A Durham biotech startup that spun out of Duke University has raised $7 million in seed funding to scale up its purification technology for biotherapeutics.
Isolere Bio Inc. announced Wednesday it has raised $7 million in equity from lead investor Maryland-based venture capital firm Northpond Ventures. The funding will allow for development, scaling up and commercialization of the purification technology for adeno-associated viral vectors (AAV), which account for 40 percent of the viral vector market, according to Isolere.
“The Research Triangle area is a growing playground for cell and gene therapies and we are very excited to be part of that growing cell and gene therapy community,” said Kelli Luginbuhl, co-founder and CEO of Isolere Bio, which was founded in 2017.
Viral vectors are engineered and used to develop a therapeutic gene that will treat and cure diseases that were previously thought to be untreatable, said Luginbuhl, who attended graduate school at Duke University.
“But viral vectors are very complex and very difficult to manufacture,” she said, “which is where Isolere’s technology comes in.”
Tylenols and chemotherapeutics are made by chemists whereas cell and gene therapies are made within cells, she said. In order to make them pure and safe enough to deliver, scientists have to get rid of all the cellular contaminants, such as the cell’s DNA, RNA and cell membrane fragments, Luginbuhl said.
Isolere’s IsoTag technology aims to improve viral vector yields by at least 50 percent and ramp up productivity by a factor of five to 10, which should accelerate timelines and improve costs for biotherapeutics, according to the company.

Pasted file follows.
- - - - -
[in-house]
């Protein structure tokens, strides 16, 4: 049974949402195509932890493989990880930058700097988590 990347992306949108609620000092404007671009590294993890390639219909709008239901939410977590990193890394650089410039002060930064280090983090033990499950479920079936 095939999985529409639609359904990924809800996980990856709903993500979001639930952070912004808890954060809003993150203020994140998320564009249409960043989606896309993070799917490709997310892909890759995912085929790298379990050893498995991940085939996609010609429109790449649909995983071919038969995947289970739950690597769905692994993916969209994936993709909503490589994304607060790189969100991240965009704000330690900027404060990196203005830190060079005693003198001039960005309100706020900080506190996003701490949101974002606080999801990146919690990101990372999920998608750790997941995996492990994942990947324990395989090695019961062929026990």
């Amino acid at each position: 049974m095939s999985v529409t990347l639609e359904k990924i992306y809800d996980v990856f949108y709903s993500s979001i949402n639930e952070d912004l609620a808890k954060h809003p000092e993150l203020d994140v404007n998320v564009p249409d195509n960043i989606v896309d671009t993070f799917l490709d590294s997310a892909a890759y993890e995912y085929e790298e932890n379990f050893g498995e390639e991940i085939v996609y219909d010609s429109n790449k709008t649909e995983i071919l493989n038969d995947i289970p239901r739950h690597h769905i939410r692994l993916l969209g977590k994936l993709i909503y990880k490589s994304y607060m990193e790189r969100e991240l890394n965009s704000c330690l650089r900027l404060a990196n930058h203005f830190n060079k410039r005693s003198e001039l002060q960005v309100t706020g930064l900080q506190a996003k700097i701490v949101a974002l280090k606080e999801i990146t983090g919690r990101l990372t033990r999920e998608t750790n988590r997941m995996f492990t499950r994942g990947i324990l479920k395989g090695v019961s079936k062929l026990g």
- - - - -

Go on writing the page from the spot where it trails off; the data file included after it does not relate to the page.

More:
“You should be able to purify the actual viral vector in one eight-hour shift or less,” Luginbuhl said.
Isolere is already working with four leading companies in the viral vector space to externally validate its technology, Luginbuhl said.
“The first phase is really for us to send our materials out and our protocol to these collaborators to make sure that it’s repeatable in someone else’s hands,” Luginbuhl said. “And then from there we’ll be working with these companies to demonstrate that the technology scales up.”
The technology could also expand to other types of viral vectors used in therapies as well as mRNA vaccines given the success of the Pfizer-BioNTech and Moderna (Nasdaq: MRNA) Covid-19 vaccines, Luginbuhl said.
Luginbuhl said the funding gives the company a significant runway and the ability to double its current headcount of five by the end of the summer and likely triple it by early 2022.
The startup isn’t looking to jump into raising Series A funding until likely late next year, she said.
Northpond had reached out to Isolere around fall of last year after the startup was featured as a company to watch in the journal Nature, but Isolere wasn’t looking to raise any funding at that time, Luginbuhl said.
“So we said stay in touch and when we are ready to raise money we’ll reach out,” she said.
The startup has previously received funding from the National Institutes of Health, the National Science Foundation and the North Carolina Biotech Center, Luginbuhl said.
“We were really happy with where that technology had reached and so we’re really ready for the next phase, which is developing commercial feasibility and getting the product to market,” Luginbuhl said. “We’re very excited to be backed by Northpond.”
Northpond’s portfolio focuses on companies in life science, research and development solutions, molecular diagnostics, digital health, and therapeutics. The firm is a familiar investor in Triangle companies.
“Northpond is honored to collaborate with Isolere and contribute this seed funding,” said Adam Wieschhaus, director at Northpond Ventures and who will join the startup’s board of directors. “Isolere’s technology represents a step change in how gene therapies will be manufactured. We are privileged to collaborate with this incredibly talented team in developing highly accessible and scalable solutions for gene therapy manufacturing.”